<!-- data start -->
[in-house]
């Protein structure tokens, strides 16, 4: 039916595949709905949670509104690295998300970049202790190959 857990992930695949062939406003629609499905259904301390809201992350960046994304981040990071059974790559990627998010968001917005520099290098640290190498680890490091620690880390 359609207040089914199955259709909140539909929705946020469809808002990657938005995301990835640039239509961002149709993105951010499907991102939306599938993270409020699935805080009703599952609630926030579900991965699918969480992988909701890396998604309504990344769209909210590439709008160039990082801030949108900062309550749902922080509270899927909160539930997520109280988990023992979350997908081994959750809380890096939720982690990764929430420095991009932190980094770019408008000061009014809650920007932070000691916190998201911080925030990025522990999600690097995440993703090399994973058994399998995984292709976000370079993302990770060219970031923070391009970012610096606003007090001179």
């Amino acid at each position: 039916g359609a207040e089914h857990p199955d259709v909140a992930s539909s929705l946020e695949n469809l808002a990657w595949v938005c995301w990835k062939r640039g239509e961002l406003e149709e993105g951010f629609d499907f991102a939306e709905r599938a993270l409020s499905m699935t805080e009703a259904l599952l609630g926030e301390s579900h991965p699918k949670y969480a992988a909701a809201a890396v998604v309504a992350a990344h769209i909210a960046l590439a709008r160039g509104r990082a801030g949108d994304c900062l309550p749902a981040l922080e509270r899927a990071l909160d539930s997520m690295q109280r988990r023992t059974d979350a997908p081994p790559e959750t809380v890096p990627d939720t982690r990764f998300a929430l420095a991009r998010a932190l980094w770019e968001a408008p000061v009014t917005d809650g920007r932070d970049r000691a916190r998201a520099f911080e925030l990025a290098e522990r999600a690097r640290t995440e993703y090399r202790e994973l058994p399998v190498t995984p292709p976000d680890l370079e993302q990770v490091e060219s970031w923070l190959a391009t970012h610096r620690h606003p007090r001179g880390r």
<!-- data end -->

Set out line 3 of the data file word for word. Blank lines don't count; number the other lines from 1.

């Amino acid at each position: 039916g359609a207040e089914h857990p199955d259709v909140a992930s539909s929705l946020e695949n469809l808002a990657w595949v938005c995301w990835k062939r640039g239509e961002l406003e149709e993105g951010f629609d499907f991102a939306e709905r599938a993270l409020s499905m699935t805080e009703a259904l599952l609630g926030e301390s579900h991965p699918k949670y969480a992988a909701a809201a890396v998604v309504a992350a990344h769209i909210a960046l590439a709008r160039g509104r990082a801030g949108d994304c900062l309550p749902a981040l922080e509270r899927a990071l909160d539930s997520m690295q109280r988990r023992t059974d979350a997908p081994p790559e959750t809380v890096p990627d939720t982690r990764f998300a929430l420095a991009r998010a932190l980094w770019e968001a408008p000061v009014t917005d809650g920007r932070d970049r000691a916190r998201a520099f911080e925030l990025a290098e522990r999600a690097r640290t995440e993703y090399r202790e994973l058994p399998v190498t995984p292709p976000d680890l370079e993302q990770v490091e060219s970031w923070l190959a391009t970012h610096r620690h606003p007090r001179g880390r």